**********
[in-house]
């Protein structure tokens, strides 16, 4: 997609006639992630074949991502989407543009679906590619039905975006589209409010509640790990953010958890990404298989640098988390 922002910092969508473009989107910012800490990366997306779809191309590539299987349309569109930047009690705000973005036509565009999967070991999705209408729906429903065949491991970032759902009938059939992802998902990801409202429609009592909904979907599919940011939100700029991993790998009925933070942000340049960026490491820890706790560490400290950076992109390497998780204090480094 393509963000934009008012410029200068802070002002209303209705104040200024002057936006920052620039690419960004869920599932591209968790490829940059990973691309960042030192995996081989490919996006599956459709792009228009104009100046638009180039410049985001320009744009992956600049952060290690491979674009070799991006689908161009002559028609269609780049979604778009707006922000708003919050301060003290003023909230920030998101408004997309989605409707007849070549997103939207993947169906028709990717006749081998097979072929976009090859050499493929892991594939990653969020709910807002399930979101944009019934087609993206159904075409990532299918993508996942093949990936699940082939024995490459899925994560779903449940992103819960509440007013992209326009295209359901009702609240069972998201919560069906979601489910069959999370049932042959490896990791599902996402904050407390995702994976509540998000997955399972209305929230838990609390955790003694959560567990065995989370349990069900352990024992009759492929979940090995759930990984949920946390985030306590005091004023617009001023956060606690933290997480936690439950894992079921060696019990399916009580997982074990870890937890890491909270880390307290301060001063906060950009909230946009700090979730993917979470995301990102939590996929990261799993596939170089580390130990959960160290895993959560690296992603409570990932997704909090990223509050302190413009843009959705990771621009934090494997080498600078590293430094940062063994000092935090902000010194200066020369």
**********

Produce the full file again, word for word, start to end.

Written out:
[in-house]
């Protein structure tokens, strides 16, 4: 997609006639992630074949991502989407543009679906590619039905975006589209409010509640790990953010958890990404298989640098988390 922002910092969508473009989107910012800490990366997306779809191309590539299987349309569109930047009690705000973005036509565009999967070991999705209408729906429903065949491991970032759902009938059939992802998902990801409202429609009592909904979907599919940011939100700029991993790998009925933070942000340049960026490491820890706790560490400290950076992109390497998780204090480094 393509963000934009008012410029200068802070002002209303209705104040200024002057936006920052620039690419960004869920599932591209968790490829940059990973691309960042030192995996081989490919996006599956459709792009228009104009100046638009180039410049985001320009744009992956600049952060290690491979674009070799991006689908161009002559028609269609780049979604778009707006922000708003919050301060003290003023909230920030998101408004997309989605409707007849070549997103939207993947169906028709990717006749081998097979072929976009090859050499493929892991594939990653969020709910807002399930979101944009019934087609993206159904075409990532299918993508996942093949990936699940082939024995490459899925994560779903449940992103819960509440007013992209326009295209359901009702609240069972998201919560069906979601489910069959999370049932042959490896990791599902996402904050407390995702994976509540998000997955399972209305929230838990609390955790003694959560567990065995989370349990069900352990024992009759492929979940090995759930990984949920946390985030306590005091004023617009001023956060606690933290997480936690439950894992079921060696019990399916009580997982074990870890937890890491909270880390307290301060001063906060950009909230946009700090979730993917979470995301990102939590996929990261799993596939170089580390130990959960160290895993959560690296992603409570990932997704909090990223509050302190413009843009959705990771621009934090494997080498600078590293430094940062063994000092935090902000010194200066020369």